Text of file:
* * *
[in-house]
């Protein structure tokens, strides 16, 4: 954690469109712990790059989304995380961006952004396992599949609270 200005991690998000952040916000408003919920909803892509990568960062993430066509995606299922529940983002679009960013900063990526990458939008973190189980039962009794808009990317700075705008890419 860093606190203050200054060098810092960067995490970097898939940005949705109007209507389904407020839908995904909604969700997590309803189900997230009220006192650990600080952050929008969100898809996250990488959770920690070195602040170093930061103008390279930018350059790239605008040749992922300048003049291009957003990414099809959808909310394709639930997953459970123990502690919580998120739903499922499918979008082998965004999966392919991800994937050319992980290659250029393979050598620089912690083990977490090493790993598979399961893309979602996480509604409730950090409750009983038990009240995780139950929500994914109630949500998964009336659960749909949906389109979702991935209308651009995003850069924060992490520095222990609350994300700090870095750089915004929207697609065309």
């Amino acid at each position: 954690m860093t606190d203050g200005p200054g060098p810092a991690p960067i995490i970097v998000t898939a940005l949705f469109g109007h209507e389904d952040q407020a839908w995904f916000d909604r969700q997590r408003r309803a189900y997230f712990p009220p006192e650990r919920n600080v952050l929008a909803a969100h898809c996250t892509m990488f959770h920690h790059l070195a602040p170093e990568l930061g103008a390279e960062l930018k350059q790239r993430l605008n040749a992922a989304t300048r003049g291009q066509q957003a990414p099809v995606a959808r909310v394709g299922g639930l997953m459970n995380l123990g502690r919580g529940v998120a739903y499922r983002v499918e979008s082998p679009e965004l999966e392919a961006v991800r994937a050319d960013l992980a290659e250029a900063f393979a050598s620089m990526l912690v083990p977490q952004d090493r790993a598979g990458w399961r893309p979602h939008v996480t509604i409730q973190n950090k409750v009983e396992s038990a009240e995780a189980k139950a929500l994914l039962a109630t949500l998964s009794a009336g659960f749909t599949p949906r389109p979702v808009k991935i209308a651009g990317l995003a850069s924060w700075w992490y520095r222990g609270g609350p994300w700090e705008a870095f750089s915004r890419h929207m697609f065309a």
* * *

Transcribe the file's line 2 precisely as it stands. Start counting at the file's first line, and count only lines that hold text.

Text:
């Protein structure tokens, strides 16, 4: 954690469109712990790059989304995380961006952004396992599949609270 200005991690998000952040916000408003919920909803892509990568960062993430066509995606299922529940983002679009960013900063990526990458939008973190189980039962009794808009990317700075705008890419 860093606190203050200054060098810092960067995490970097898939940005949705109007209507389904407020839908995904909604969700997590309803189900997230009220006192650990600080952050929008969100898809996250990488959770920690070195602040170093930061103008390279930018350059790239605008040749992922300048003049291009957003990414099809959808909310394709639930997953459970123990502690919580998120739903499922499918979008082998965004999966392919991800994937050319992980290659250029393979050598620089912690083990977490090493790993598979399961893309979602996480509604409730950090409750009983038990009240995780139950929500994914109630949500998964009336659960749909949906389109979702991935209308651009995003850069924060992490520095222990609350994300700090870095750089915004929207697609065309």